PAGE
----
It was clarified that one source of concern, Miller Manor, is a federally-funded facility managed by the Ann Arbor Housing Commission (i.e., it is public housing). There have been reports of trouble there in the past, but the new manager, Marge Novak explained that it is well staffed, is not “supportive” housing, and that what few problems exist are usually among residents, not with the rest of the community.
Avalon has until this Near North project focused exclusively on supportive housing, with the possible exception of the units that the Washtenaw Affordable Housing Corporation (WAHC) formerly owned. Avalon took over management of those properties in January 2009. Supportive housing, as Appel explained, is aimed at very low income people (about $8-15 thousand annual income). Much of it is also for people who have various disabilities, including mental illness, substance abuse, developmental and physical disabilities. Many of them are subsisting on SSI (Supplemental Security Income). They do pay rent to Avalon and they have caseworkers from human service agencies who work with them. Avalon has always made a point of supervising their tenants closely and evicts troublemakers (Appel estimated that about 5% a year are evicted for behavioral problems). Other residences in the area are leased by Avalon to Dawn Farm, which runs a number of dry rehabilitation facilities. The point was made strongly that tenants of these facilities are unlikely to cause trouble, because they are so closely counseled and supervised.
All of this did not entirely satisfy the complaining neighbors, who stated that they loved the diversity of the neighborhood but were concerned that with such a high density of people with acknowledged “issues” might endanger their security in their home turf. But at least they left with more information.
So are there really any safety and security problems for our neighborhood? The recent rash of break-ins does, actually, look anomalous and maybe the work of only one person, who we hope will be caught now that everyone is so alert. Despite a recent incident at an Avalon house (a tenant who showed bad judgment about who he took home), they have not and don’t look likely to be a source of crime against our other residents. The police response has been strong and confident.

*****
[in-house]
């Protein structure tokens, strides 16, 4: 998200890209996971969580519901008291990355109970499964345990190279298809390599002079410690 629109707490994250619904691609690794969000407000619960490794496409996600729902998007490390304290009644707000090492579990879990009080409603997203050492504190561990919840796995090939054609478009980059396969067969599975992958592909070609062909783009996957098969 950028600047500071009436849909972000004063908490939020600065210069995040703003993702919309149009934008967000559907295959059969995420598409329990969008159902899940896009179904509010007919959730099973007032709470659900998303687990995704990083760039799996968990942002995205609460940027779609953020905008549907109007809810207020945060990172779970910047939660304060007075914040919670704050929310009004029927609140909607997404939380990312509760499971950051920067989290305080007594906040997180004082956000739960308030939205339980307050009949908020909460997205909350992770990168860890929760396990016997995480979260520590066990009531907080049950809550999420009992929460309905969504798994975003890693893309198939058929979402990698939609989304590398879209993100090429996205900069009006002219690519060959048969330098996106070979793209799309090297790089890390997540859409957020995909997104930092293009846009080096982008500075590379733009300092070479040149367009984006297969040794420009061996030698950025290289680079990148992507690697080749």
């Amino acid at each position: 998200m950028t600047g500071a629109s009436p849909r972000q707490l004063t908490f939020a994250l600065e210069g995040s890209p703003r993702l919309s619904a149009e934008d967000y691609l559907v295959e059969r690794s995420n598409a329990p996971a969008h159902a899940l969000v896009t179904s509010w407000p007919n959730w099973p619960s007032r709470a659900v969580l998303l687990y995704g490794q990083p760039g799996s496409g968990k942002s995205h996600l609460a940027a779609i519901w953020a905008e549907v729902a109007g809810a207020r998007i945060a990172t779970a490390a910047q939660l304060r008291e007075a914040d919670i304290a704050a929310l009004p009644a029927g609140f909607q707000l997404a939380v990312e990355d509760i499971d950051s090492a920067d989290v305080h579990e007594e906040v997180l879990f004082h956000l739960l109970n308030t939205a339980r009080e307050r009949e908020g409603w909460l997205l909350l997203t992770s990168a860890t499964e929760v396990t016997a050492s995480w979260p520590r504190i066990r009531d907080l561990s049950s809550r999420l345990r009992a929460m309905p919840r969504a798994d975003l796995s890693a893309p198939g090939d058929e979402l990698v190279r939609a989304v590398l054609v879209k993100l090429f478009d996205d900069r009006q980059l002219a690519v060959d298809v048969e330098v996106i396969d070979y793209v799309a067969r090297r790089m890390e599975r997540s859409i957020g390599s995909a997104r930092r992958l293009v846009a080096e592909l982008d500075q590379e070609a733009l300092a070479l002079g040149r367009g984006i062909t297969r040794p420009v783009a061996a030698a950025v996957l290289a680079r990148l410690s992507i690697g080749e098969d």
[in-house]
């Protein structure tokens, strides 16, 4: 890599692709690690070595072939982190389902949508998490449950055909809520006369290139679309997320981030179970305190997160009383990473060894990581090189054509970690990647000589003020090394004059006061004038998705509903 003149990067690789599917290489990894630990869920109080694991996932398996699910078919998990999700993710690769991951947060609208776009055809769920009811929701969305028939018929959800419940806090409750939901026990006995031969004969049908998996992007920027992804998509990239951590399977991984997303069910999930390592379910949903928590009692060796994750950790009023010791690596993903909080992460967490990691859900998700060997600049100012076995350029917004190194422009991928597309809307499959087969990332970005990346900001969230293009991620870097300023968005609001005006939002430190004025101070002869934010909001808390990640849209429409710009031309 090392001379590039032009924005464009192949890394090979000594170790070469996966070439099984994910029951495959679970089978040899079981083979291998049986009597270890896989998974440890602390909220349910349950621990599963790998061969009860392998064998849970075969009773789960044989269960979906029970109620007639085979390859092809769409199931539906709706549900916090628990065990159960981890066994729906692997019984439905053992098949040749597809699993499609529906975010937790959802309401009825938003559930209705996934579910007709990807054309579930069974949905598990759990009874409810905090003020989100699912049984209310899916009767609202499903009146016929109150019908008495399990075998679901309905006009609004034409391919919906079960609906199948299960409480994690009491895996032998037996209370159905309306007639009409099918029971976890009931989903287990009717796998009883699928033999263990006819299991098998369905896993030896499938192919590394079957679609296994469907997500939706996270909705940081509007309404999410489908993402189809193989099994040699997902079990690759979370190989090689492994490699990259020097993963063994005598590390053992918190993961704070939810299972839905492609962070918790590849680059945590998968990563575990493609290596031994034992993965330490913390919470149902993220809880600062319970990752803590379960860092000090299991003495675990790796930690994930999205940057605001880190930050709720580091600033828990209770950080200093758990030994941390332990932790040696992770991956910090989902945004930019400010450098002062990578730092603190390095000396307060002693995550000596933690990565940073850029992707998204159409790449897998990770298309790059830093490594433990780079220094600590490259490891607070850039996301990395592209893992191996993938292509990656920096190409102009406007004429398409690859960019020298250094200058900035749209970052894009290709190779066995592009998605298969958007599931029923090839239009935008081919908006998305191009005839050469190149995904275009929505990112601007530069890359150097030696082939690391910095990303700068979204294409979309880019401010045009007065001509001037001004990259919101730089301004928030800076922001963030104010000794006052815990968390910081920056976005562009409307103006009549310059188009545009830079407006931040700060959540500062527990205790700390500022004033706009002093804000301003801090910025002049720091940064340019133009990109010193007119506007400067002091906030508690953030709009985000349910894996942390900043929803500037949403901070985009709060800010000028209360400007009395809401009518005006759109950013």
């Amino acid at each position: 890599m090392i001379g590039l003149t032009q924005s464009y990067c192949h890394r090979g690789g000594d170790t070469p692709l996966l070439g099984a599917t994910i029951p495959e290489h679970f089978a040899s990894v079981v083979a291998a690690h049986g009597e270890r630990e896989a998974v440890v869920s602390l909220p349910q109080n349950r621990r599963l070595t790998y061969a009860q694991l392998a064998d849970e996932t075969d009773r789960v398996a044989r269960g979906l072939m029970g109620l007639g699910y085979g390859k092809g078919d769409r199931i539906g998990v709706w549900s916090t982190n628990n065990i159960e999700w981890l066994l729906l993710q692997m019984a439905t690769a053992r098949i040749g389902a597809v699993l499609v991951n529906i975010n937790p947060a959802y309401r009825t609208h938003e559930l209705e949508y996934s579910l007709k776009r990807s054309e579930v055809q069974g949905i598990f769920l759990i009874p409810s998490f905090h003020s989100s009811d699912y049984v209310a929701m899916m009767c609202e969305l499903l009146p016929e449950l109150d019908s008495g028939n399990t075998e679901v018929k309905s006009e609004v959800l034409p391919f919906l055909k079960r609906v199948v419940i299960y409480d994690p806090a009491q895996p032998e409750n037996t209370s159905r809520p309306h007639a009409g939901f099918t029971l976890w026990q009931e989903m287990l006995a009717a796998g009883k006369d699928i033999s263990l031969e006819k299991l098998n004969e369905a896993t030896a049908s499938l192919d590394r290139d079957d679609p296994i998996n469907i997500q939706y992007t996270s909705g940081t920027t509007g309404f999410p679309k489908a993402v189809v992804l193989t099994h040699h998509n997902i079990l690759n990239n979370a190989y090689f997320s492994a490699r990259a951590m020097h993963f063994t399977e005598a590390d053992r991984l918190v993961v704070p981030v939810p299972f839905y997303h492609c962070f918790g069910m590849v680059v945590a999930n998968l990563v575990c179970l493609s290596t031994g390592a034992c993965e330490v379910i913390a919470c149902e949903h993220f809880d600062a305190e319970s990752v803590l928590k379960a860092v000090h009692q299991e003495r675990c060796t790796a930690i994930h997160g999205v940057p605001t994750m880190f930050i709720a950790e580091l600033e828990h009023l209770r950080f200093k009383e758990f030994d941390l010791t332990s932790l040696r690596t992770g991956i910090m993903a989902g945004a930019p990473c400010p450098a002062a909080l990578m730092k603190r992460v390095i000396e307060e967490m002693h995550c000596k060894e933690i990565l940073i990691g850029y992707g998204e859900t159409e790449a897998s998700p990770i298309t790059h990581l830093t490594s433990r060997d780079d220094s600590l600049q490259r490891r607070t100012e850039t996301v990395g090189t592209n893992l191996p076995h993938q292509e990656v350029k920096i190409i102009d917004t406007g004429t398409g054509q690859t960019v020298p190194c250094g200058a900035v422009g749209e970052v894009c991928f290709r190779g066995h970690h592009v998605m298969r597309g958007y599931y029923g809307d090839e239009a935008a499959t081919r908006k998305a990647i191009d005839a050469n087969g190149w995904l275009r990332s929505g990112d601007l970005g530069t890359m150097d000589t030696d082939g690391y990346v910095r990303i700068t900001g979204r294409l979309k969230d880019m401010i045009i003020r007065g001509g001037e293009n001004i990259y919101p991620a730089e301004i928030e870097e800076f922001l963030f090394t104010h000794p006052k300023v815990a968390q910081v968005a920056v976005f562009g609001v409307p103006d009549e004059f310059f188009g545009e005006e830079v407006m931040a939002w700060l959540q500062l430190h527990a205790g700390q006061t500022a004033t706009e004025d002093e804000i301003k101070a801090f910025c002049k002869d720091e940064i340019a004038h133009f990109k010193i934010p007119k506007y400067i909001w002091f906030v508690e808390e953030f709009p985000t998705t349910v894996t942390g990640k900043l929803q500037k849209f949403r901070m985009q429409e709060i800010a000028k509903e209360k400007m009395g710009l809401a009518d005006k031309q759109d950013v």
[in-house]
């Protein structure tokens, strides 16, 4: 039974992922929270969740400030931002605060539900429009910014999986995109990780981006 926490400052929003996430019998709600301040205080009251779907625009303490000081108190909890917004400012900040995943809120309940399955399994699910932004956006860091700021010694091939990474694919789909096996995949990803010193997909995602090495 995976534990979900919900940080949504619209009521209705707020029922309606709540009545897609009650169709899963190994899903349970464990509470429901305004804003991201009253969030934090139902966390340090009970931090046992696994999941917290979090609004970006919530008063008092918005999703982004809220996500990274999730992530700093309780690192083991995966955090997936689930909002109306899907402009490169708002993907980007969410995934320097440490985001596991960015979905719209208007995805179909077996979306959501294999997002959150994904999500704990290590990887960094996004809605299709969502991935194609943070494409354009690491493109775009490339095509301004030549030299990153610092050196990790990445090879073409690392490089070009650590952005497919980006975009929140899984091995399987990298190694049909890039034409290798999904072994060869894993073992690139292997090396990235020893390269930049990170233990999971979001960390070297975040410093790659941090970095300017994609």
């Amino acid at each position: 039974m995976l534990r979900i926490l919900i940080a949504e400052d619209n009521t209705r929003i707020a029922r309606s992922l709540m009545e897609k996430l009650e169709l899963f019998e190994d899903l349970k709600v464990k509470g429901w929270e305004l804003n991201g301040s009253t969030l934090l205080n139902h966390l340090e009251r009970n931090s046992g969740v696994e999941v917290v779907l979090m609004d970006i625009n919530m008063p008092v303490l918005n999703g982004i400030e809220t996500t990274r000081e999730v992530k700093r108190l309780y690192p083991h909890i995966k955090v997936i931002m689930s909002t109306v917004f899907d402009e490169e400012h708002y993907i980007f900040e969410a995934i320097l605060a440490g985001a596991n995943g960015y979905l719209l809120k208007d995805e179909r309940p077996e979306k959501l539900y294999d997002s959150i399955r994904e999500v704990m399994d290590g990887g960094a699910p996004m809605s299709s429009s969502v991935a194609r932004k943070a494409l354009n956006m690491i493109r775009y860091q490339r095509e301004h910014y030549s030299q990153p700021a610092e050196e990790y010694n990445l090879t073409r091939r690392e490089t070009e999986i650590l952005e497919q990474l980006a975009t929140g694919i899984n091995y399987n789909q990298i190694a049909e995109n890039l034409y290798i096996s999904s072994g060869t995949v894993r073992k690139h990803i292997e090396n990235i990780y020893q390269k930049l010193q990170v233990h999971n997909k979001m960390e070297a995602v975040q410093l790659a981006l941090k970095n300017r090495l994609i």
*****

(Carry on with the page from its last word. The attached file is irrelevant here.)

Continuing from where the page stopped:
But what we have lost is the sense of security that we once enjoyed. The chief’s Crime Prevention talk wasn’t exactly reassuring. He noted that we should no longer regard ourselves as exempt from what is happening in Michigan. We are a community of haves, he said, surrounded by have-nots. Desperate times are making people take desperate measures. Other communities like Canton and Birmingham are experiencing an increase in crime and we should also be prepared. Beyond the obvious advice about locking doors and windows, using light timers and letting neighbors know when you will be away, he offered rather frightening suggestions like locking the back door when you are in the back yard, backing into the garage so a perp can’t sneak in past you, and taking out shrubs and vegetation where robbers might lurk. The picture of Fortress Northwest is not at all appealing. Chief Jones is also a big proponent of burglar alarms but says that dogs are not an effective deterrent. So the overall message is: we are safe (good police protection); but be scared, very scared. And definitely call 911 any time you see anything that “makes the hair stand up on the back of your neck”.
UPDATE: Both this meeting and a second one held on October 27, 2009 are available for viewing here.Explore posts in the same categories: Neighborhoods